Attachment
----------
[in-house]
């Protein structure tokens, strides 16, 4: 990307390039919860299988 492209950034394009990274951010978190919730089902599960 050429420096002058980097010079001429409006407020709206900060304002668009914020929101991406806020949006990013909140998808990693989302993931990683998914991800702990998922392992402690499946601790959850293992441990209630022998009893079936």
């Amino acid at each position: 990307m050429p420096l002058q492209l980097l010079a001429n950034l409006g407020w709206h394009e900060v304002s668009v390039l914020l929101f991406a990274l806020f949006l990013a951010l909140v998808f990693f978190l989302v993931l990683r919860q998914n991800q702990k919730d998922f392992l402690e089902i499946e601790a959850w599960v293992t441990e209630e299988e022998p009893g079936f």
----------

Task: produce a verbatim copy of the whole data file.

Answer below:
[in-house]
């Protein structure tokens, strides 16, 4: 990307390039919860299988 492209950034394009990274951010978190919730089902599960 050429420096002058980097010079001429409006407020709206900060304002668009914020929101991406806020949006990013909140998808990693989302993931990683998914991800702990998922392992402690499946601790959850293992441990209630022998009893079936």
């Amino acid at each position: 990307m050429p420096l002058q492209l980097l010079a001429n950034l409006g407020w709206h394009e900060v304002s668009v390039l914020l929101f991406a990274l806020f949006l990013a951010l909140v998808f990693f978190l989302v993931l990683r919860q998914n991800q702990k919730d998922f392992l402690e089902i499946e601790a959850w599960v293992t441990e209630e299988e022998p009893g079936f």